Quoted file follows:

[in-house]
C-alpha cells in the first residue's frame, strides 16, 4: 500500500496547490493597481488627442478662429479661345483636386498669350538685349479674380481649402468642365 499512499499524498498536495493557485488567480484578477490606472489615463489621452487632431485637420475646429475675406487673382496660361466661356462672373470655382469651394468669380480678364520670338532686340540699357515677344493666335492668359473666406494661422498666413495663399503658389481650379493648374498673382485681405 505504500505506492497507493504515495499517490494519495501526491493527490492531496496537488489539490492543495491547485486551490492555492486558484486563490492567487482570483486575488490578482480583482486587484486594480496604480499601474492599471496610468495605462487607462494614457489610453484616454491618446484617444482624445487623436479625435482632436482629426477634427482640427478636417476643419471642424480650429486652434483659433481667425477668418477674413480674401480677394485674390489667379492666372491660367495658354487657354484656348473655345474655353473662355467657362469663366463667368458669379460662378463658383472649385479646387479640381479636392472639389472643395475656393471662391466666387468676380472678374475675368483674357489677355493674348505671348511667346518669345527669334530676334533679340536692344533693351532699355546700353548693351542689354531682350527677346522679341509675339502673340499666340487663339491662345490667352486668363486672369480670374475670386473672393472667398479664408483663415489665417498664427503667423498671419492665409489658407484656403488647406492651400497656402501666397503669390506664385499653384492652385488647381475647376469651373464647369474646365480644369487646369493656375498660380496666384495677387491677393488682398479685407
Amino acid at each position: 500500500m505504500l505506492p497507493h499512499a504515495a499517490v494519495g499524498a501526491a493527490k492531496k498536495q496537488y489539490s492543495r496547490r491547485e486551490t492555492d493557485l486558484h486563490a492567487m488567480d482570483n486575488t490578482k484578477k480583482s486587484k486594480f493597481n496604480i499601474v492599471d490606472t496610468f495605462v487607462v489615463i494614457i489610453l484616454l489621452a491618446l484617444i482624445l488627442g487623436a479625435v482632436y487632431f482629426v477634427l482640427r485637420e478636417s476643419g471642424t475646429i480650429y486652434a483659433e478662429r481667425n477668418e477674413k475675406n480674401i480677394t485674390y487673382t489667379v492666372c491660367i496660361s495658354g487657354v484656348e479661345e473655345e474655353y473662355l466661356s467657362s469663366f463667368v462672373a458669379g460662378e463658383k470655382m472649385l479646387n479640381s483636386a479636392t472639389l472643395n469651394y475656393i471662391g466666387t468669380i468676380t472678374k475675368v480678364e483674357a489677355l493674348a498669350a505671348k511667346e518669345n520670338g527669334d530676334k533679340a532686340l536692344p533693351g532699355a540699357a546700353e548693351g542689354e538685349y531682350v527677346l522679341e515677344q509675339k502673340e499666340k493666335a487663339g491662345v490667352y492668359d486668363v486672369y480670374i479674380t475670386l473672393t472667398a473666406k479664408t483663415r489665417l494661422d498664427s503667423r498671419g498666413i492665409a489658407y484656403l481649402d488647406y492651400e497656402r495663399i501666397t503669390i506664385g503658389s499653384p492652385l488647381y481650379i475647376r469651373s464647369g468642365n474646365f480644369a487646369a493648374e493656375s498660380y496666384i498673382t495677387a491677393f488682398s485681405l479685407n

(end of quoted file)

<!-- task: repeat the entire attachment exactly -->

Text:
[in-house]
C-alpha cells in the first residue's frame, strides 16, 4: 500500500496547490493597481488627442478662429479661345483636386498669350538685349479674380481649402468642365 499512499499524498498536495493557485488567480484578477490606472489615463489621452487632431485637420475646429475675406487673382496660361466661356462672373470655382469651394468669380480678364520670338532686340540699357515677344493666335492668359473666406494661422498666413495663399503658389481650379493648374498673382485681405 505504500505506492497507493504515495499517490494519495501526491493527490492531496496537488489539490492543495491547485486551490492555492486558484486563490492567487482570483486575488490578482480583482486587484486594480496604480499601474492599471496610468495605462487607462494614457489610453484616454491618446484617444482624445487623436479625435482632436482629426477634427482640427478636417476643419471642424480650429486652434483659433481667425477668418477674413480674401480677394485674390489667379492666372491660367495658354487657354484656348473655345474655353473662355467657362469663366463667368458669379460662378463658383472649385479646387479640381479636392472639389472643395475656393471662391466666387468676380472678374475675368483674357489677355493674348505671348511667346518669345527669334530676334533679340536692344533693351532699355546700353548693351542689354531682350527677346522679341509675339502673340499666340487663339491662345490667352486668363486672369480670374475670386473672393472667398479664408483663415489665417498664427503667423498671419492665409489658407484656403488647406492651400497656402501666397503669390506664385499653384492652385488647381475647376469651373464647369474646365480644369487646369493656375498660380496666384495677387491677393488682398479685407
Amino acid at each position: 500500500m505504500l505506492p497507493h499512499a504515495a499517490v494519495g499524498a501526491a493527490k492531496k498536495q496537488y489539490s492543495r496547490r491547485e486551490t492555492d493557485l486558484h486563490a492567487m488567480d482570483n486575488t490578482k484578477k480583482s486587484k486594480f493597481n496604480i499601474v492599471d490606472t496610468f495605462v487607462v489615463i494614457i489610453l484616454l489621452a491618446l484617444i482624445l488627442g487623436a479625435v482632436y487632431f482629426v477634427l482640427r485637420e478636417s476643419g471642424t475646429i480650429y486652434a483659433e478662429r481667425n477668418e477674413k475675406n480674401i480677394t485674390y487673382t489667379v492666372c491660367i496660361s495658354g487657354v484656348e479661345e473655345e474655353y473662355l466661356s467657362s469663366f463667368v462672373a458669379g460662378e463658383k470655382m472649385l479646387n479640381s483636386a479636392t472639389l472643395n469651394y475656393i471662391g466666387t468669380i468676380t472678374k475675368v480678364e483674357a489677355l493674348a498669350a505671348k511667346e518669345n520670338g527669334d530676334k533679340a532686340l536692344p533693351g532699355a540699357a546700353e548693351g542689354e538685349y531682350v527677346l522679341e515677344q509675339k502673340e499666340k493666335a487663339g491662345v490667352y492668359d486668363v486672369y480670374i479674380t475670386l473672393t472667398a473666406k479664408t483663415r489665417l494661422d498664427s503667423r498671419g498666413i492665409a489658407y484656403l481649402d488647406y492651400e497656402r495663399i501666397t503669390i506664385g503658389s499653384p492652385l488647381y481650379i475647376r469651373s464647369g468642365n474646365f480644369a487646369a493648374e493656375s498660380y496666384i498673382t495677387a491677393f488682398s485681405l479685407n